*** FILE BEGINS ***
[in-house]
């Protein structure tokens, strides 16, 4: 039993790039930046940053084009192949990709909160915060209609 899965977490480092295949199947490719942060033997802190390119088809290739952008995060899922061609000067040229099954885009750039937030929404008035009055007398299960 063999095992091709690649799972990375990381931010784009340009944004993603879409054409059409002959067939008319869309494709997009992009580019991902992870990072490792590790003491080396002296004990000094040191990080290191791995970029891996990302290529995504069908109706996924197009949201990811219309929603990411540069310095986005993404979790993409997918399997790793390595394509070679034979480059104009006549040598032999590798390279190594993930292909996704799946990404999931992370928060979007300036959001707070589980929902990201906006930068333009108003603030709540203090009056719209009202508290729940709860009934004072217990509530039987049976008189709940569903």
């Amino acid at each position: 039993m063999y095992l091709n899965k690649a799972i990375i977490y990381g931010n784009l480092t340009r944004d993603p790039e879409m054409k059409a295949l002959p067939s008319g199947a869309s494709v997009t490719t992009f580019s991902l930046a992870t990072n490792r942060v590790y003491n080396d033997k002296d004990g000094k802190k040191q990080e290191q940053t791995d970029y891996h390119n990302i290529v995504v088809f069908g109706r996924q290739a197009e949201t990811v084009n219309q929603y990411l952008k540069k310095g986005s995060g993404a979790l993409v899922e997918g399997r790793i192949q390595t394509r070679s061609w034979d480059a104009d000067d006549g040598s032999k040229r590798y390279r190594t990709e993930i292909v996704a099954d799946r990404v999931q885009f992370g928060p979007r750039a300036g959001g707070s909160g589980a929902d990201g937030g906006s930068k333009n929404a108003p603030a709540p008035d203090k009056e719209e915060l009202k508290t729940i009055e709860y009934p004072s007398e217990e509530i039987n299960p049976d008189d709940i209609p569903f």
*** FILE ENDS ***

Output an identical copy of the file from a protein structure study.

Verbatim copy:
[in-house]
């Protein structure tokens, strides 16, 4: 039993790039930046940053084009192949990709909160915060209609 899965977490480092295949199947490719942060033997802190390119088809290739952008995060899922061609000067040229099954885009750039937030929404008035009055007398299960 063999095992091709690649799972990375990381931010784009340009944004993603879409054409059409002959067939008319869309494709997009992009580019991902992870990072490792590790003491080396002296004990000094040191990080290191791995970029891996990302290529995504069908109706996924197009949201990811219309929603990411540069310095986005993404979790993409997918399997790793390595394509070679034979480059104009006549040598032999590798390279190594993930292909996704799946990404999931992370928060979007300036959001707070589980929902990201906006930068333009108003603030709540203090009056719209009202508290729940709860009934004072217990509530039987049976008189709940569903």
């Amino acid at each position: 039993m063999y095992l091709n899965k690649a799972i990375i977490y990381g931010n784009l480092t340009r944004d993603p790039e879409m054409k059409a295949l002959p067939s008319g199947a869309s494709v997009t490719t992009f580019s991902l930046a992870t990072n490792r942060v590790y003491n080396d033997k002296d004990g000094k802190k040191q990080e290191q940053t791995d970029y891996h390119n990302i290529v995504v088809f069908g109706r996924q290739a197009e949201t990811v084009n219309q929603y990411l952008k540069k310095g986005s995060g993404a979790l993409v899922e997918g399997r790793i192949q390595t394509r070679s061609w034979d480059a104009d000067d006549g040598s032999k040229r590798y390279r190594t990709e993930i292909v996704a099954d799946r990404v999931q885009f992370g928060p979007r750039a300036g959001g707070s909160g589980a929902d990201g937030g906006s930068k333009n929404a108003p603030a709540p008035d203090k009056e719209e915060l009202k508290t729940i009055e709860y009934p004072s007398e217990e509530i039987n299960p049976d008189d709940i209609p569903f």